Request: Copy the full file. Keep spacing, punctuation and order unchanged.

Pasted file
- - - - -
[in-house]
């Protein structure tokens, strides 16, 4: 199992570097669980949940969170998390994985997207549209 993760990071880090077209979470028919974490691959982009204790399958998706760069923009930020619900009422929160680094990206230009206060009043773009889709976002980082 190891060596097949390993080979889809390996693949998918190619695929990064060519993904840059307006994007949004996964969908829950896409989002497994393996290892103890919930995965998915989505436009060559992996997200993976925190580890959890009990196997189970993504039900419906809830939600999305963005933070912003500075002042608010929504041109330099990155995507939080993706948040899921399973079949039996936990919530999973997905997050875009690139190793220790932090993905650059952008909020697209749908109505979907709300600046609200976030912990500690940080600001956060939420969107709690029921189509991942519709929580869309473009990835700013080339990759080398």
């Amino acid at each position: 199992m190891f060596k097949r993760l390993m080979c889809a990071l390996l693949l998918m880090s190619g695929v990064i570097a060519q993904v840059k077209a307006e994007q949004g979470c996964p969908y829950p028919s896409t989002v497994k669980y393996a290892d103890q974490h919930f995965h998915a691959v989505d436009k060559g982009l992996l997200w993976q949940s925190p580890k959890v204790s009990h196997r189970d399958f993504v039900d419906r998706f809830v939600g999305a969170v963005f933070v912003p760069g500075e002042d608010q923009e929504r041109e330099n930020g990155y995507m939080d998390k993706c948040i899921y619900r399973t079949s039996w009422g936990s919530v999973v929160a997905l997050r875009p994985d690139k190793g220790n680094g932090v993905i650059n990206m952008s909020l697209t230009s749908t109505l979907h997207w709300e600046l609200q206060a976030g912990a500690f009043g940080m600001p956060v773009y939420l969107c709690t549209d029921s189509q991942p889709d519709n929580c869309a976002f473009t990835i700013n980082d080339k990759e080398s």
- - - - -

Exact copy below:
[in-house]
């Protein structure tokens, strides 16, 4: 199992570097669980949940969170998390994985997207549209 993760990071880090077209979470028919974490691959982009204790399958998706760069923009930020619900009422929160680094990206230009206060009043773009889709976002980082 190891060596097949390993080979889809390996693949998918190619695929990064060519993904840059307006994007949004996964969908829950896409989002497994393996290892103890919930995965998915989505436009060559992996997200993976925190580890959890009990196997189970993504039900419906809830939600999305963005933070912003500075002042608010929504041109330099990155995507939080993706948040899921399973079949039996936990919530999973997905997050875009690139190793220790932090993905650059952008909020697209749908109505979907709300600046609200976030912990500690940080600001956060939420969107709690029921189509991942519709929580869309473009990835700013080339990759080398």
């Amino acid at each position: 199992m190891f060596k097949r993760l390993m080979c889809a990071l390996l693949l998918m880090s190619g695929v990064i570097a060519q993904v840059k077209a307006e994007q949004g979470c996964p969908y829950p028919s896409t989002v497994k669980y393996a290892d103890q974490h919930f995965h998915a691959v989505d436009k060559g982009l992996l997200w993976q949940s925190p580890k959890v204790s009990h196997r189970d399958f993504v039900d419906r998706f809830v939600g999305a969170v963005f933070v912003p760069g500075e002042d608010q923009e929504r041109e330099n930020g990155y995507m939080d998390k993706c948040i899921y619900r399973t079949s039996w009422g936990s919530v999973v929160a997905l997050r875009p994985d690139k190793g220790n680094g932090v993905i650059n990206m952008s909020l697209t230009s749908t109505l979907h997207w709300e600046l609200q206060a976030g912990a500690f009043g940080m600001p956060v773009y939420l969107c709690t549209d029921s189509q991942p889709d519709n929580c869309a976002f473009t990835i700013n980082d080339k990759e080398s």